NEW YORK, NY, (March 25, 2019) – nypost.com/ – It took seven years for the Times Square Edition hotel to open at the corner of Seventh Avenue and West 47th Street after the project was announced in 2012.
But Maefield Development, Fortress Investment, Marriott International and Edition-brand creator Ian Schrager hit the sweet spot after a “Grand Hotel”-worthy saga of construction delays, refinancings and partnership changes.
The 42-story, 452-room luxury inn officially opened on March 12, just in time to catch the wave of a Manhattan hotel market that’s cresting after a lull.
Although the Edition’s rooms are opening in stages, occupancy is close to 96 percent in the ones that are available, Schrager said.
“Rooms are full, all restaurants at capacity, and the [cabaret venue] Paradise Club is sold out and killing it,” he said.
Cushman & Wakefield hotel specialist Tom McConnell said, “If they opened two years ago, they would have stepped into a spongy market. Today, they’d probably get 96 percent even if it was all the rooms.”
Maefield declined to comment. Studio 54 co-creator Schrager, who isn’t known for understatement, said, “The bustling, energized and naughty, haughty chaos of Times Square and the pristine, sophisticated, elegant and refined experience of the Edition are two opposites that attract each other and together create a new and magical third zone where the diversity of the people from the two different extremes, like Studio 54, will create a tsunami. It’s what made Studio so special and will do the same for Times Square.”
Manhattan’s hotel market dipped a few years ago because of too many new rooms added and the Airbnb effect.
But according to the trusted PwC Manhattan lodging index, borough-wide revenue per available room — the industry benchmark for hotel performance known as RevPAR — soared to $328 in the fourth quarter of 2018, the highest average for the quarter since 2006.
The fourth-quarter occupancy rate of 89.9 percent bolstered the highest annual occupancy rate in over 24 years, PwC said.
Times Square Alliance President Tim Tompkins calls the Edition “a culmination in the development of a Times Square hotel market as one offering a greater range of offerings.”
Hotel rooms in the “bowtie” rose from fewer than 16,000 in 2009 to more than 18,500 in 2019, according to the Alliance. Yet, Times Square occupancy for 2018 averaged almost 92 percent, compared with 88 percent in Manhattan overall.
CBRE senior vice-president and hotel specialist Bradley Burwell said that while most Times Square hotels are four-star, the Edition “aims for five-star. There’s definitely a need for it in the area.” He predicted, “I’d say they hope to achieve an average daily rate well over $500 a night.”
The Big Apple’s official tourism organization, NYC & Co., found visitors rose to a record 65.2 million in 2018, up 3.8 percent over 2017 — and projected a jump to 67 million this year — making chopped liver of its own predictions of a decline a few years ago.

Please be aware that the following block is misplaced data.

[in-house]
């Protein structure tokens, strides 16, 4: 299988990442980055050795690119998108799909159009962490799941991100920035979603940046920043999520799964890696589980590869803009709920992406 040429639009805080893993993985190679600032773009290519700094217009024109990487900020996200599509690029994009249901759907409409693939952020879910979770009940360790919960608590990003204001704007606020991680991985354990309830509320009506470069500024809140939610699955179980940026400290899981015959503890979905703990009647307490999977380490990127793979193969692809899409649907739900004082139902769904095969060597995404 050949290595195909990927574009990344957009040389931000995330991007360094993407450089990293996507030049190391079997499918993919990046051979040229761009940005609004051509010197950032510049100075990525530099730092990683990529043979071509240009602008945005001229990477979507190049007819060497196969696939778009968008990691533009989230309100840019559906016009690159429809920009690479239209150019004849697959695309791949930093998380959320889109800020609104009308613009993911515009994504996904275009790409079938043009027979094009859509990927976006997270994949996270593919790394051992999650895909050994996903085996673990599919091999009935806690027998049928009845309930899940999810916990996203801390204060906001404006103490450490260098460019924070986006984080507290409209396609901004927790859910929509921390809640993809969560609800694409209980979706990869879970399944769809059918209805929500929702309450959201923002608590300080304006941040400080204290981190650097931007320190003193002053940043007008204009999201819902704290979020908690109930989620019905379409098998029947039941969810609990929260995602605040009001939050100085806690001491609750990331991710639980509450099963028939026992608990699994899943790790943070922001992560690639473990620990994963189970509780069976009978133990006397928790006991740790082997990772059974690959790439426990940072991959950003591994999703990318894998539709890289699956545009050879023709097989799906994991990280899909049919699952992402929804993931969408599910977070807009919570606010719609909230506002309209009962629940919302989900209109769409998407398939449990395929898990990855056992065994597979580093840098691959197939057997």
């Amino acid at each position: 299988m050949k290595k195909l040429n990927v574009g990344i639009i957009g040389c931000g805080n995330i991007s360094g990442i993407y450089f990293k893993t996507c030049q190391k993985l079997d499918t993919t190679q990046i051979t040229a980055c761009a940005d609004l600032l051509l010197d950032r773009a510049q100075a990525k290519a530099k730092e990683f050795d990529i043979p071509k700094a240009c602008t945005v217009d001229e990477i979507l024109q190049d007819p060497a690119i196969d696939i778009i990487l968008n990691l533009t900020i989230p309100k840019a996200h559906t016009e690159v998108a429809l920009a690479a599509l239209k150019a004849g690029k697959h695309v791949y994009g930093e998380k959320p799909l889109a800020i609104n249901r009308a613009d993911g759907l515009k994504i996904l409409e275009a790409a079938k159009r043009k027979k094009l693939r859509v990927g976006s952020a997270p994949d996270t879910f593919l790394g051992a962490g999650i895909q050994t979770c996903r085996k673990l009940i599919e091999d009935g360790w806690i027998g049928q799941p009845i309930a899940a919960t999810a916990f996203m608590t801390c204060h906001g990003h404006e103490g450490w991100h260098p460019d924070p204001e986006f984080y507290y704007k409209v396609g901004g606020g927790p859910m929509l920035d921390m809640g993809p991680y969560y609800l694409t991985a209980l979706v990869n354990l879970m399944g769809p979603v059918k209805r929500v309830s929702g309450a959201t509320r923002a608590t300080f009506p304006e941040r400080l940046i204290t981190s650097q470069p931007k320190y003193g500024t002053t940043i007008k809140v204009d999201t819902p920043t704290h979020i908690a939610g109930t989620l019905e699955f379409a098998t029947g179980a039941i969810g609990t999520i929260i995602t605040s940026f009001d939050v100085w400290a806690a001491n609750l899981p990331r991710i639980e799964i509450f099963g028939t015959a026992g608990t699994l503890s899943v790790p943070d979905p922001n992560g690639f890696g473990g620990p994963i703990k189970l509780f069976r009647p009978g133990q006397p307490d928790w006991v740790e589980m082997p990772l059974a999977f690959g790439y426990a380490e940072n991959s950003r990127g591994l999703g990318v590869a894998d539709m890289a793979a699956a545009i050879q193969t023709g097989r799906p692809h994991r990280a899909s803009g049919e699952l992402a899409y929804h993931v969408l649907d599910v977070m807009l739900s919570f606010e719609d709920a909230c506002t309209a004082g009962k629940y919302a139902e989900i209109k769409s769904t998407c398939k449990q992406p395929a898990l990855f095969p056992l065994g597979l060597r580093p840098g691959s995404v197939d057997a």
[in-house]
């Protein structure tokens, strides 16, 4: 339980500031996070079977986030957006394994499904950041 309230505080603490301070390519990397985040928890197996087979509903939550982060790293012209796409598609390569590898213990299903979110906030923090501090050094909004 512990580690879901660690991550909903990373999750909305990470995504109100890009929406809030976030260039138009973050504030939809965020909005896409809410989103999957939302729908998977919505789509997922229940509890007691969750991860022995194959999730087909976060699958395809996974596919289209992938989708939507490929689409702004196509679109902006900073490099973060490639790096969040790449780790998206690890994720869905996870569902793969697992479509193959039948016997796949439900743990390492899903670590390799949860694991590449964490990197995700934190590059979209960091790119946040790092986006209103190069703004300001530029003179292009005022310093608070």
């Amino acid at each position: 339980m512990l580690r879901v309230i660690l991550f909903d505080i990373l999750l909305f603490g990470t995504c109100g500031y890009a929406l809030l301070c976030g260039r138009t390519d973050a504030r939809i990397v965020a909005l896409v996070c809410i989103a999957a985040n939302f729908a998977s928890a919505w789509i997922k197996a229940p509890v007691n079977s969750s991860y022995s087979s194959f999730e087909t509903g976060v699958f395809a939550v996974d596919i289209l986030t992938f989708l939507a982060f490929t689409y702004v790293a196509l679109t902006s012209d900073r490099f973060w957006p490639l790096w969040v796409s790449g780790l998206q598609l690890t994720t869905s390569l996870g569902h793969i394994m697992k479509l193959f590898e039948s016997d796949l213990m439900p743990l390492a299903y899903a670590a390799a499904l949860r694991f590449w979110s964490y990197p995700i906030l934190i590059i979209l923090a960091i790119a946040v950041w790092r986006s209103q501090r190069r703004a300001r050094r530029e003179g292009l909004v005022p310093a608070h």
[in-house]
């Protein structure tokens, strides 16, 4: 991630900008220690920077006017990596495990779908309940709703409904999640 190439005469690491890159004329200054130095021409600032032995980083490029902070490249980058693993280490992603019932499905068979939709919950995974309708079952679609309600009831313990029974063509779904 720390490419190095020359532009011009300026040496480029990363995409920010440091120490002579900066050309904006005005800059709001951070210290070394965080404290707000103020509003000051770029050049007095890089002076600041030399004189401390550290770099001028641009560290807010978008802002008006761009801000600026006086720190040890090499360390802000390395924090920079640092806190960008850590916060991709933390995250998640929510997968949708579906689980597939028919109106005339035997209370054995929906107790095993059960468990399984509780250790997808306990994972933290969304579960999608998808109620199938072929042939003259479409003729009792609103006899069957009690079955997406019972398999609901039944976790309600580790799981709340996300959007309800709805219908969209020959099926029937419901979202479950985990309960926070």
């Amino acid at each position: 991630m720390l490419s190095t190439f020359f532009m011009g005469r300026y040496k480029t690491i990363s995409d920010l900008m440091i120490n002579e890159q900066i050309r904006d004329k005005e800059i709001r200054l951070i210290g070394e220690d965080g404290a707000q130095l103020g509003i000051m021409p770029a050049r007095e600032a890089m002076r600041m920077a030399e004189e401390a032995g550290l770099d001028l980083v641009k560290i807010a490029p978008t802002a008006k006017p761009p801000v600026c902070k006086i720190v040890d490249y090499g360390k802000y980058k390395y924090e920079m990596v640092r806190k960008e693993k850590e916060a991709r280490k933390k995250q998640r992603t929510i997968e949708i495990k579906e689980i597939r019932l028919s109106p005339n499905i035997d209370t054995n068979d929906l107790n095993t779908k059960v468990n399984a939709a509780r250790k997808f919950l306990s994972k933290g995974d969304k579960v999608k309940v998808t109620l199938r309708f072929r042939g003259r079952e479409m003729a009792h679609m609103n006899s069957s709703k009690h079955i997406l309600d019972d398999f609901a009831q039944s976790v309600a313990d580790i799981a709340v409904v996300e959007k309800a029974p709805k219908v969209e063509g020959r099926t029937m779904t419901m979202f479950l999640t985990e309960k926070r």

Maefield and Fortress Investments bought out all their Edition partners last April in a $1.53 billion recapitalization — the climax to a long-running tango that included Schrager; J.W. Marriott Sr.; developer Steven Witkoff; Winthrop Realty Trust; Steven Kassin’s Infinity Real Estate; Barry Sternlicht’s Starwood Property Trust and Howard Lorber’s New Valley LLC. (Marriott manages the property but has no equity. Schrager is a partner with Marriott in management.)
After the developers acquired the two-building corner site for $430 million, they bought additional air rights in 2014 from the Shubert Organization for $409 per square foot for 44,968 square feet — allowing a larger building of nearly 270,000 square feet.
Infinity sold its stake. Then, after ground was broken in 2015, the ground proved to be less stable than expected.
“As we began excavating, we found that old footings were attached to nothing,” Witkoff told us in 2016. “They were literally floating free.”
Shoring up the footings required approval by the MTA, because subway tracks run beneath the site — adding nine months to the job.
The originally planned 500 rooms were cut to 452, while retail and event space grew from 66,360 square feet to 100,000 sf. A spectacular, 18,000 square-foot outdoor LED sign — Times Square’s biggest and brightest to date — was added. The planned opening in 2016 was pushed back several times.
CBRE’s Burwell said that the timing benefitted the project. “The long duration allows capital to come and go” [as needed] and for the design to change to suit the market,” he said.
The gleaming silver tower’s architect is PBDW Architects and interiors are by Yabu Pushelberg/ISC Design Studio. But Schrager is behind the overall design, amenities and atmosphere. He tapped his gift for creating a buzzy, sexy environment full of food, drink and show.
The Edition boasts restaurants by Michelin-starred chef John Fraser, multiple alfresco dining terraces and a high-profile Paradise Club after-dark venue inspired by Bushwick’s House of Yes cabaret.
Maefield and Fortress are also partners with David W. Levinson’s L&L Holding Co. in TSX Broadway — a new hotel to replace the DoubleTree right across the 47th Street corner.
That project, to feature an outdoor performance deck suspended 30 feet above the street, is to be finished by 2022.
“Both hotels combined with entertainment and experiential retail help bring Times Square into the 21st century like never before,” Levinson said, adding, “TSX Broadway, with its one-of-a-kind outdoor stage, will bring premier entertainment streamed world wide.”